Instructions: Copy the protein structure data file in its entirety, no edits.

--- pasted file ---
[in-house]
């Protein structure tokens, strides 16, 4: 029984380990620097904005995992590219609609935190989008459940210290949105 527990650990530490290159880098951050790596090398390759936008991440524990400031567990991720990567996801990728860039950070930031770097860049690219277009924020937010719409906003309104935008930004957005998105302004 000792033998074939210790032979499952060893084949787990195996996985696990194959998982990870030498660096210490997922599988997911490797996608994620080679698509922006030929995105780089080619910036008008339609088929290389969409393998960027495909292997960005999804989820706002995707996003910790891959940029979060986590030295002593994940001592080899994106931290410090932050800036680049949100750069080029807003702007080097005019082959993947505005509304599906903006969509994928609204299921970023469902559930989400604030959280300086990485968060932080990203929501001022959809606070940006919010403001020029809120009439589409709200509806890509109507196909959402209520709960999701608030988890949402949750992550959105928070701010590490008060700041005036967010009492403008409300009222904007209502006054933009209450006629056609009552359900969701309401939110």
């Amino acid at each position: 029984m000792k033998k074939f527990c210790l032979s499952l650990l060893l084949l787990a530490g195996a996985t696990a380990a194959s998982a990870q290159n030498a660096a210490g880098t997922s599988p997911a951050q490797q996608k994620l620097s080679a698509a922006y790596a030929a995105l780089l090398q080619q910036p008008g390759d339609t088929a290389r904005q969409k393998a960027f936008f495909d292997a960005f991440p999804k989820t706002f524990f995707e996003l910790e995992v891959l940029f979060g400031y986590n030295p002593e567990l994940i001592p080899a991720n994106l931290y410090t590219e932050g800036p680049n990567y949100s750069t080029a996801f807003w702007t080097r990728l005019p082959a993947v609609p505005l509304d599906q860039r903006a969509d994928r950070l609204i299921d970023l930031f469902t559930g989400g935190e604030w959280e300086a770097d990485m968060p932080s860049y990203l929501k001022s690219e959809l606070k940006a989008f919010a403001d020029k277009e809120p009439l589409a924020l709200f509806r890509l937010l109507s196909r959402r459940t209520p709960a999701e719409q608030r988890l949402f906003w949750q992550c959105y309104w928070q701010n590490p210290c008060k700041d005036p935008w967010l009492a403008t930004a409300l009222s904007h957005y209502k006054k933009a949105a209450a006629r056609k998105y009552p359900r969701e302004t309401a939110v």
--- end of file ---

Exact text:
[in-house]
């Protein structure tokens, strides 16, 4: 029984380990620097904005995992590219609609935190989008459940210290949105 527990650990530490290159880098951050790596090398390759936008991440524990400031567990991720990567996801990728860039950070930031770097860049690219277009924020937010719409906003309104935008930004957005998105302004 000792033998074939210790032979499952060893084949787990195996996985696990194959998982990870030498660096210490997922599988997911490797996608994620080679698509922006030929995105780089080619910036008008339609088929290389969409393998960027495909292997960005999804989820706002995707996003910790891959940029979060986590030295002593994940001592080899994106931290410090932050800036680049949100750069080029807003702007080097005019082959993947505005509304599906903006969509994928609204299921970023469902559930989400604030959280300086990485968060932080990203929501001022959809606070940006919010403001020029809120009439589409709200509806890509109507196909959402209520709960999701608030988890949402949750992550959105928070701010590490008060700041005036967010009492403008409300009222904007209502006054933009209450006629056609009552359900969701309401939110």
């Amino acid at each position: 029984m000792k033998k074939f527990c210790l032979s499952l650990l060893l084949l787990a530490g195996a996985t696990a380990a194959s998982a990870q290159n030498a660096a210490g880098t997922s599988p997911a951050q490797q996608k994620l620097s080679a698509a922006y790596a030929a995105l780089l090398q080619q910036p008008g390759d339609t088929a290389r904005q969409k393998a960027f936008f495909d292997a960005f991440p999804k989820t706002f524990f995707e996003l910790e995992v891959l940029f979060g400031y986590n030295p002593e567990l994940i001592p080899a991720n994106l931290y410090t590219e932050g800036p680049n990567y949100s750069t080029a996801f807003w702007t080097r990728l005019p082959a993947v609609p505005l509304d599906q860039r903006a969509d994928r950070l609204i299921d970023l930031f469902t559930g989400g935190e604030w959280e300086a770097d990485m968060p932080s860049y990203l929501k001022s690219e959809l606070k940006a989008f919010a403001d020029k277009e809120p009439l589409a924020l709200f509806r890509l937010l109507s196909r959402r459940t209520p709960a999701e719409q608030r988890l949402f906003w949750q992550c959105y309104w928070q701010n590490p210290c008060k700041d005036p935008w967010l009492a403008t930004a409300l009222s904007h957005y209502k006054k933009a949105a209450a006629r056609k998105y009552p359900r969701e302004t309401a939110v």